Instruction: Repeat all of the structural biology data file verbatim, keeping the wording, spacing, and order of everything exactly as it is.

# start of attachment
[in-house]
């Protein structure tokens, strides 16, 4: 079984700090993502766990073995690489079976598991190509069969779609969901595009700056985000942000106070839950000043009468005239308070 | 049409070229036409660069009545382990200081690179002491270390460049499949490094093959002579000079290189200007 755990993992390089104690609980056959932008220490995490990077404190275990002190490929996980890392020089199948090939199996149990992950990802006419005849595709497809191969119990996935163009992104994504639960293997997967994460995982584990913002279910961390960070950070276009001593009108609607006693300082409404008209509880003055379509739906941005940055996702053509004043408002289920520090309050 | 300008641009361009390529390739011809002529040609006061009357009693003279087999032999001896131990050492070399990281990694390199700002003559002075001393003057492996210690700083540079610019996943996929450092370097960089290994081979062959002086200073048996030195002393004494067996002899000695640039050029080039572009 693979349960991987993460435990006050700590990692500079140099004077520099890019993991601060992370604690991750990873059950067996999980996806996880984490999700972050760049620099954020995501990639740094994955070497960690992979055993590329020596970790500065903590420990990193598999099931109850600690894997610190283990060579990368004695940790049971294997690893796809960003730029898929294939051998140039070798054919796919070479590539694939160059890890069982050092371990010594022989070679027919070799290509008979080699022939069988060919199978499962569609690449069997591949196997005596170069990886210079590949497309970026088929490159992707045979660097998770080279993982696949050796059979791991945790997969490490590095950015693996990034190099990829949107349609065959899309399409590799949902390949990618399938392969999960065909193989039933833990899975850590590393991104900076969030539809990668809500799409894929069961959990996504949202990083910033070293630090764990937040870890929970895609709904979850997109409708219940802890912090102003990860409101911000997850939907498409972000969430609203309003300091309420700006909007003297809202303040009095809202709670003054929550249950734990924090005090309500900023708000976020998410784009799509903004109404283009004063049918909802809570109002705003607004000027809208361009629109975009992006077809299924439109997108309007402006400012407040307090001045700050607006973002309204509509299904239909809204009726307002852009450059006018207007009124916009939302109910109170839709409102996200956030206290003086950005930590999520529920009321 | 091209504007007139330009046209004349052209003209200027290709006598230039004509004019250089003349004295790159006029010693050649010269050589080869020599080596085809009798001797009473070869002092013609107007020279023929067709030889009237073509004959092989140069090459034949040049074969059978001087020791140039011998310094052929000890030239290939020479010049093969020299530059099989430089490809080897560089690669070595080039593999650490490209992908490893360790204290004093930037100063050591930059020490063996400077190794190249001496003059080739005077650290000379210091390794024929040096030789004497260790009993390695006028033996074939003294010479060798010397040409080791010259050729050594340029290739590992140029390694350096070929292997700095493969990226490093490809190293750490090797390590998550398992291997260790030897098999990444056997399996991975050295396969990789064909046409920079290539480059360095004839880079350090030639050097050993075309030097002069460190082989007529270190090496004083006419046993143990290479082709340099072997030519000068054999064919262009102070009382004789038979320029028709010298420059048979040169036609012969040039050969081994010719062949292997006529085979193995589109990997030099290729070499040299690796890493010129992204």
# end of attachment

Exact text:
[in-house]
């Protein structure tokens, strides 16, 4: 079984700090993502766990073995690489079976598991190509069969779609969901595009700056985000942000106070839950000043009468005239308070 | 049409070229036409660069009545382990200081690179002491270390460049499949490094093959002579000079290189200007 755990993992390089104690609980056959932008220490995490990077404190275990002190490929996980890392020089199948090939199996149990992950990802006419005849595709497809191969119990996935163009992104994504639960293997997967994460995982584990913002279910961390960070950070276009001593009108609607006693300082409404008209509880003055379509739906941005940055996702053509004043408002289920520090309050 | 300008641009361009390529390739011809002529040609006061009357009693003279087999032999001896131990050492070399990281990694390199700002003559002075001393003057492996210690700083540079610019996943996929450092370097960089290994081979062959002086200073048996030195002393004494067996002899000695640039050029080039572009 693979349960991987993460435990006050700590990692500079140099004077520099890019993991601060992370604690991750990873059950067996999980996806996880984490999700972050760049620099954020995501990639740094994955070497960690992979055993590329020596970790500065903590420990990193598999099931109850600690894997610190283990060579990368004695940790049971294997690893796809960003730029898929294939051998140039070798054919796919070479590539694939160059890890069982050092371990010594022989070679027919070799290509008979080699022939069988060919199978499962569609690449069997591949196997005596170069990886210079590949497309970026088929490159992707045979660097998770080279993982696949050796059979791991945790997969490490590095950015693996990034190099990829949107349609065959899309399409590799949902390949990618399938392969999960065909193989039933833990899975850590590393991104900076969030539809990668809500799409894929069961959990996504949202990083910033070293630090764990937040870890929970895609709904979850997109409708219940802890912090102003990860409101911000997850939907498409972000969430609203309003300091309420700006909007003297809202303040009095809202709670003054929550249950734990924090005090309500900023708000976020998410784009799509903004109404283009004063049918909802809570109002705003607004000027809208361009629109975009992006077809299924439109997108309007402006400012407040307090001045700050607006973002309204509509299904239909809204009726307002852009450059006018207007009124916009939302109910109170839709409102996200956030206290003086950005930590999520529920009321 | 091209504007007139330009046209004349052209003209200027290709006598230039004509004019250089003349004295790159006029010693050649010269050589080869020599080596085809009798001797009473070869002092013609107007020279023929067709030889009237073509004959092989140069090459034949040049074969059978001087020791140039011998310094052929000890030239290939020479010049093969020299530059099989430089490809080897560089690669070595080039593999650490490209992908490893360790204290004093930037100063050591930059020490063996400077190794190249001496003059080739005077650290000379210091390794024929040096030789004497260790009993390695006028033996074939003294010479060798010397040409080791010259050729050594340029290739590992140029390694350096070929292997700095493969990226490093490809190293750490090797390590998550398992291997260790030897098999990444056997399996991975050295396969990789064909046409920079290539480059360095004839880079350090030639050097050993075309030097002069460190082989007529270190090496004083006419046993143990290479082709340099072997030519000068054999064919262009102070009382004789038979320029028709010298420059048979040169036609012969040039050969081994010719062949292997006529085979193995589109990997030099290729070499040299690796890493010129992204």